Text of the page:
Consuming beetroot can potentially keep your heart healthy by reducing harmful lipids like low-density lipoprotein (LDL) cholesterol and triglycerides. Additionally, it may raise "good" high-density lipoprotein (HDL) cholesterol, says Livestrong.

A 2015 study in the Journal of Pharmacy and Nutrition Sciences found that beetroot juice supplementation resulted in significant improvements in HDL cholesterol levels in participants after 15 days. Additionally, it appeared to lower LDL levels.

A 2020 study appearing in the Medical Laboratory Journal showed that young female soccer players experienced increased HDL — along with reduced triglycerides, total cholesterol, and LDL — after drinking beetroot juice.

However, it is not yet proven that this supplement can help with high cholesterol. A 2021 meta-analysis published in Current Problems in Cardiology concluded that, overall, it does not appear to be an effective way to alter lipid profiles. When researchers pooled the results of all studies done prior to December 2020, they found that beetroot juice consumption had no significant effect on any of the variables studied.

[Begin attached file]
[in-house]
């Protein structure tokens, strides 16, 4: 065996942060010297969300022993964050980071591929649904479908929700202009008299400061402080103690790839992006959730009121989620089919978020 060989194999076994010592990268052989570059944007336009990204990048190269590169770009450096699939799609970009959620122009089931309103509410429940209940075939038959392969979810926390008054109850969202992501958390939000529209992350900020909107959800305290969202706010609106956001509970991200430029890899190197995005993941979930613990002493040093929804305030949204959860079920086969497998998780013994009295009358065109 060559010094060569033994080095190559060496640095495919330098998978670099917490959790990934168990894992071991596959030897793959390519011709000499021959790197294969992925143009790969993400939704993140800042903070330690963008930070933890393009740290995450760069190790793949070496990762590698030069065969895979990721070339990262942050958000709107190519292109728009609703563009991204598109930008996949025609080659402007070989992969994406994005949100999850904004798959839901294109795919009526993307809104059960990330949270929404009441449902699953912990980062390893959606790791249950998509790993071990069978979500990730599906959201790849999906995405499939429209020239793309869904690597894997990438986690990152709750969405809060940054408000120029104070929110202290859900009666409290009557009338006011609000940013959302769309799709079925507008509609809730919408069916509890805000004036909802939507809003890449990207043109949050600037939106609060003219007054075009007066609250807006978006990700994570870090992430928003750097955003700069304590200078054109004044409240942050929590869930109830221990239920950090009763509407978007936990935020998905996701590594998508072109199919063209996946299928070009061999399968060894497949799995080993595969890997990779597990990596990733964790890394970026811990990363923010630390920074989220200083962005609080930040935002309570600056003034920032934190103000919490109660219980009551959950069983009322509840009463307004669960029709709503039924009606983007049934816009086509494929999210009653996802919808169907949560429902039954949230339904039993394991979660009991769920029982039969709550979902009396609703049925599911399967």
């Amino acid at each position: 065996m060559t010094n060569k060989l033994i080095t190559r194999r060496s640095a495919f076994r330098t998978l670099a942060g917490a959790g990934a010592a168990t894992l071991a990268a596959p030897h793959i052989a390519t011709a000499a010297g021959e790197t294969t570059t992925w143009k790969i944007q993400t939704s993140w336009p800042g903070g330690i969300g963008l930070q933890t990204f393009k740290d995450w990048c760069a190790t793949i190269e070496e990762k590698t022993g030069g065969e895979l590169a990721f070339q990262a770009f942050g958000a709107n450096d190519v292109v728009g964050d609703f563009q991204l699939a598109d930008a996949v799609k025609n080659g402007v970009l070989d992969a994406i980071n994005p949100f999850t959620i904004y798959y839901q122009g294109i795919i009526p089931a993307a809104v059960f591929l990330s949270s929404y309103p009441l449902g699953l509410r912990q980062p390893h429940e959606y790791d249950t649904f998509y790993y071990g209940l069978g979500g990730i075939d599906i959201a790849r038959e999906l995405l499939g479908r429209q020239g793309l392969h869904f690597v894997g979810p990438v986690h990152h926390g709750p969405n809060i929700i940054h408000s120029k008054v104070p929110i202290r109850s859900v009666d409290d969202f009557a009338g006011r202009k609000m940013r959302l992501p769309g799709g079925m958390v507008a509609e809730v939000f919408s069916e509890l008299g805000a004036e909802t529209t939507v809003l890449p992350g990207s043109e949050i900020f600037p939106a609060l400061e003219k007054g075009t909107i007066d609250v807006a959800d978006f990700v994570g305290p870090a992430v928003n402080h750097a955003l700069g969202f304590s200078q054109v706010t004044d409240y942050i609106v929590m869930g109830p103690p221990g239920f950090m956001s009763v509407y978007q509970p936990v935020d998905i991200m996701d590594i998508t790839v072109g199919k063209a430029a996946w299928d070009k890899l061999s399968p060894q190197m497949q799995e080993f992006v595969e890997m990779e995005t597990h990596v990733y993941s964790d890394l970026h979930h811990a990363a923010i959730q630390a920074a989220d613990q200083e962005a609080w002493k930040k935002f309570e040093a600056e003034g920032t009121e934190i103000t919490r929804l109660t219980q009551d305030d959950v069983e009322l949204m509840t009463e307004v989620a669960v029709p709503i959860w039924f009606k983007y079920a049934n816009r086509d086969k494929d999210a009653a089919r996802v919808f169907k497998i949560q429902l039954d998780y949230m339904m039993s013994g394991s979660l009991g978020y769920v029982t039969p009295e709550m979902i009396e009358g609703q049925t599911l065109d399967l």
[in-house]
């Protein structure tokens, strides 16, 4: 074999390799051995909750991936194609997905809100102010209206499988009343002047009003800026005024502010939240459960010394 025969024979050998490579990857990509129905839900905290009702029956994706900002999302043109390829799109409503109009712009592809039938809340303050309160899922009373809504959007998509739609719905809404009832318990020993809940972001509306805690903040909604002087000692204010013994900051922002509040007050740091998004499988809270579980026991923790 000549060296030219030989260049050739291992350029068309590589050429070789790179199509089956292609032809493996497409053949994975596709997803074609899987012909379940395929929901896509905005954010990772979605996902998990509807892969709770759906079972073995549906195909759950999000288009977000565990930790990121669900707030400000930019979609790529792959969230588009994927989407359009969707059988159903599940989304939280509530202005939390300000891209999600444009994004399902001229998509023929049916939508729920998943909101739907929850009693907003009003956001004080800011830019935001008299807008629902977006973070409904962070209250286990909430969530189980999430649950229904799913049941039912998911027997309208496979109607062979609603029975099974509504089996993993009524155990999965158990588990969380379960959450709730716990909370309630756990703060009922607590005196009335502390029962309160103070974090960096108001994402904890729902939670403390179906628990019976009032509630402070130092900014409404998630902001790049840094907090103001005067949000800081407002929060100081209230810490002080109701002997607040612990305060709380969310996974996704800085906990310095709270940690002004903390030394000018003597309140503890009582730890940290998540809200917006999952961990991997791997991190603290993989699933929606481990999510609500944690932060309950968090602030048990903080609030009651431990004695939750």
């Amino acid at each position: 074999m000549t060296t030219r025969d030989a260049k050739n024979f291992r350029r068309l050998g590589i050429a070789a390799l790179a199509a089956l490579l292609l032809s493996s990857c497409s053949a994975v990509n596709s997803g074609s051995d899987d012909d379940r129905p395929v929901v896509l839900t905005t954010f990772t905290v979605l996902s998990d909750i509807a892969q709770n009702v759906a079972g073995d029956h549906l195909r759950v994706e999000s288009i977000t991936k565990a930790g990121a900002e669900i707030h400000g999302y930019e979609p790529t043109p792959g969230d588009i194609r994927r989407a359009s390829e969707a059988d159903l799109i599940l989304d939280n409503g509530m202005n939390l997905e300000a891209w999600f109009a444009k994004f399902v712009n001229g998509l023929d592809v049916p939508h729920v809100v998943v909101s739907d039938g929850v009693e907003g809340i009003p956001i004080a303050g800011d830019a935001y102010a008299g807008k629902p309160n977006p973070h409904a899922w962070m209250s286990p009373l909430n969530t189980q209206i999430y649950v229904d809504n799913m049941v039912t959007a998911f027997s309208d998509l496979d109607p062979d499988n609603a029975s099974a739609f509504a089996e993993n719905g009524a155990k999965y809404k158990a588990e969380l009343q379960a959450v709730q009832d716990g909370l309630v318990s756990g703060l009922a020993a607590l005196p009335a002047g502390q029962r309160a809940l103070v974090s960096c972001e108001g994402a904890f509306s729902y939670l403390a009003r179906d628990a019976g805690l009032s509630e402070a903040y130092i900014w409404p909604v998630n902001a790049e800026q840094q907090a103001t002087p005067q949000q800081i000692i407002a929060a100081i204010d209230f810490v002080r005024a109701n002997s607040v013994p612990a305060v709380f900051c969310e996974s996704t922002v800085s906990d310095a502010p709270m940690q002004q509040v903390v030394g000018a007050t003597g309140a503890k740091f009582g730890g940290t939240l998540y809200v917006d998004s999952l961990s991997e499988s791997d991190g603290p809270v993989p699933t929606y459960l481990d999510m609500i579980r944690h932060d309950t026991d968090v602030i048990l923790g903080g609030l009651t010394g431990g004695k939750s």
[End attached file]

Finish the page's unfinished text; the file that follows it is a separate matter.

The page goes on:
Athletic performance

A 2021 review of literature published in Frontiers in Nutrition examined beetroot as a natural source of nitrate, which might help improve athletic performance. The authors explained that nitrate is metabolized to nitrite and then nitric oxide. Nitric oxide is a compound that can act as a regulator of certain cellular functions, as well as cause dilation of blood vessels increasing blood flow. It is thought that it might improve athletic performance by increasing oxygen, glucose, and other nutrients needed to fuel muscles. This compound plays a primary role in anabolic hormones, as well as regulating the release of certain neurotransmitters and stress hormones that are produced during exercise. The authors concluded that supplementation with nitrate-containing beetroot can create several beneficial effects that ultimately improve performance in athletic training and performance.